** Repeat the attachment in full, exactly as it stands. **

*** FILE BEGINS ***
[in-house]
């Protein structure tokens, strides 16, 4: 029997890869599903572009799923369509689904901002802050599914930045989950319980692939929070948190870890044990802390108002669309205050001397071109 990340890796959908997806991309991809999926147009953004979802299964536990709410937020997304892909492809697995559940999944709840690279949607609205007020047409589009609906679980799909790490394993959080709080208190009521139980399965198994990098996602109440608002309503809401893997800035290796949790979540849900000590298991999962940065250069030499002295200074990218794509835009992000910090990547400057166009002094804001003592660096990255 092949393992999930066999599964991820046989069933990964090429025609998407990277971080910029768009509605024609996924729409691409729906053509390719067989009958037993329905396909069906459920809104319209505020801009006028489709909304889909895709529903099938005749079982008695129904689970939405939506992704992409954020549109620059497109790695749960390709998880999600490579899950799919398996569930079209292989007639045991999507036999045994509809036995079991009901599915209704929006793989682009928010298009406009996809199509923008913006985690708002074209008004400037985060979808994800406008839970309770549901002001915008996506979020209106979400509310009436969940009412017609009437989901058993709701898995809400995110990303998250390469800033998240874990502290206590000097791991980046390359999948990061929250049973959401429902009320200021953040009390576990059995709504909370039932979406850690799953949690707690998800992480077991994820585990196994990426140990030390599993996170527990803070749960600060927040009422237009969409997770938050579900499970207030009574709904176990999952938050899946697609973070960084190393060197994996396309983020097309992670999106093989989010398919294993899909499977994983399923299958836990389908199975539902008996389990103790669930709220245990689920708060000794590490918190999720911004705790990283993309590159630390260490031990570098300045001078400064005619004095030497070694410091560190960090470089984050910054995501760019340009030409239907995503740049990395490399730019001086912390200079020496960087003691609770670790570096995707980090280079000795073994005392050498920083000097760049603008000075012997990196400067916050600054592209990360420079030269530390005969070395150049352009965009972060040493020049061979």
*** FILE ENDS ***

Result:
[in-house]
């Protein structure tokens, strides 16, 4: 029997890869599903572009799923369509689904901002802050599914930045989950319980692939929070948190870890044990802390108002669309205050001397071109 990340890796959908997806991309991809999926147009953004979802299964536990709410937020997304892909492809697995559940999944709840690279949607609205007020047409589009609906679980799909790490394993959080709080208190009521139980399965198994990098996602109440608002309503809401893997800035290796949790979540849900000590298991999962940065250069030499002295200074990218794509835009992000910090990547400057166009002094804001003592660096990255 092949393992999930066999599964991820046989069933990964090429025609998407990277971080910029768009509605024609996924729409691409729906053509390719067989009958037993329905396909069906459920809104319209505020801009006028489709909304889909895709529903099938005749079982008695129904689970939405939506992704992409954020549109620059497109790695749960390709998880999600490579899950799919398996569930079209292989007639045991999507036999045994509809036995079991009901599915209704929006793989682009928010298009406009996809199509923008913006985690708002074209008004400037985060979808994800406008839970309770549901002001915008996506979020209106979400509310009436969940009412017609009437989901058993709701898995809400995110990303998250390469800033998240874990502290206590000097791991980046390359999948990061929250049973959401429902009320200021953040009390576990059995709504909370039932979406850690799953949690707690998800992480077991994820585990196994990426140990030390599993996170527990803070749960600060927040009422237009969409997770938050579900499970207030009574709904176990999952938050899946697609973070960084190393060197994996396309983020097309992670999106093989989010398919294993899909499977994983399923299958836990389908199975539902008996389990103790669930709220245990689920708060000794590490918190999720911004705790990283993309590159630390260490031990570098300045001078400064005619004095030497070694410091560190960090470089984050910054995501760019340009030409239907995503740049990395490399730019001086912390200079020496960087003691609770670790570096995707980090280079000795073994005392050498920083000097760049603008000075012997990196400067916050600054592209990360420079030269530390005969070395150049352009965009972060040493020049061979």